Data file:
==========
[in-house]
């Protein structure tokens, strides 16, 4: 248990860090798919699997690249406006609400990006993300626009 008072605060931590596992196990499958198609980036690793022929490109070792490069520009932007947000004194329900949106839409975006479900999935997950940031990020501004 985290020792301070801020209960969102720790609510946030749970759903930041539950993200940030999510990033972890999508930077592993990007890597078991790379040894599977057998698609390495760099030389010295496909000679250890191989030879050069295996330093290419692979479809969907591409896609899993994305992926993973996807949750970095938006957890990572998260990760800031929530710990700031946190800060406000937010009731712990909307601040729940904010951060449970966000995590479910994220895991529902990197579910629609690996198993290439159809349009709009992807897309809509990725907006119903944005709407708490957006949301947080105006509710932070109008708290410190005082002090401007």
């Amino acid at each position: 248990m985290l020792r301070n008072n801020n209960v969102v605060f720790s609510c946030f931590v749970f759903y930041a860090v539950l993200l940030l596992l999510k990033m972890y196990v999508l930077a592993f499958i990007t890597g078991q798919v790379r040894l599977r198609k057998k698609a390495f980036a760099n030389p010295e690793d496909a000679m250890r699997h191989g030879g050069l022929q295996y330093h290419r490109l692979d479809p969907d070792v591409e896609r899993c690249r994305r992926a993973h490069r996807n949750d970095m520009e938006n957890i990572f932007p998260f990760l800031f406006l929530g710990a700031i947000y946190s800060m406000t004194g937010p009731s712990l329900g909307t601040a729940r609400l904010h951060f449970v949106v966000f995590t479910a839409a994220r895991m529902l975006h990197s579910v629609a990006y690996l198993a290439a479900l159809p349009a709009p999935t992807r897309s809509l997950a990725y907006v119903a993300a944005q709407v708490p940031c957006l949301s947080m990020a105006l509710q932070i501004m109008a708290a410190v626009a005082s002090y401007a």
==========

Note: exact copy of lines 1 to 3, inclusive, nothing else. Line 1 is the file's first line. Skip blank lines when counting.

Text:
[in-house]
């Protein structure tokens, strides 16, 4: 248990860090798919699997690249406006609400990006993300626009 008072605060931590596992196990499958198609980036690793022929490109070792490069520009932007947000004194329900949106839409975006479900999935997950940031990020501004 985290020792301070801020209960969102720790609510946030749970759903930041539950993200940030999510990033972890999508930077592993990007890597078991790379040894599977057998698609390495760099030389010295496909000679250890191989030879050069295996330093290419692979479809969907591409896609899993994305992926993973996807949750970095938006957890990572998260990760800031929530710990700031946190800060406000937010009731712990909307601040729940904010951060449970966000995590479910994220895991529902990197579910629609690996198993290439159809349009709009992807897309809509990725907006119903944005709407708490957006949301947080105006509710932070109008708290410190005082002090401007």
């Amino acid at each position: 248990m985290l020792r301070n008072n801020n209960v969102v605060f720790s609510c946030f931590v749970f759903y930041a860090v539950l993200l940030l596992l999510k990033m972890y196990v999508l930077a592993f499958i990007t890597g078991q798919v790379r040894l599977r198609k057998k698609a390495f980036a760099n030389p010295e690793d496909a000679m250890r699997h191989g030879g050069l022929q295996y330093h290419r490109l692979d479809p969907d070792v591409e896609r899993c690249r994305r992926a993973h490069r996807n949750d970095m520009e938006n957890i990572f932007p998260f990760l800031f406006l929530g710990a700031i947000y946190s800060m406000t004194g937010p009731s712990l329900g909307t601040a729940r609400l904010h951060f449970v949106v966000f995590t479910a839409a994220r895991m529902l975006h990197s579910v629609a990006y690996l198993a290439a479900l159809p349009a709009p999935t992807r897309s809509l997950a990725y907006v119903a993300a944005q709407v708490p940031c957006l949301s947080m990020a105006l509710q932070i501004m109008a708290a410190v626009a005082s002090y401007a």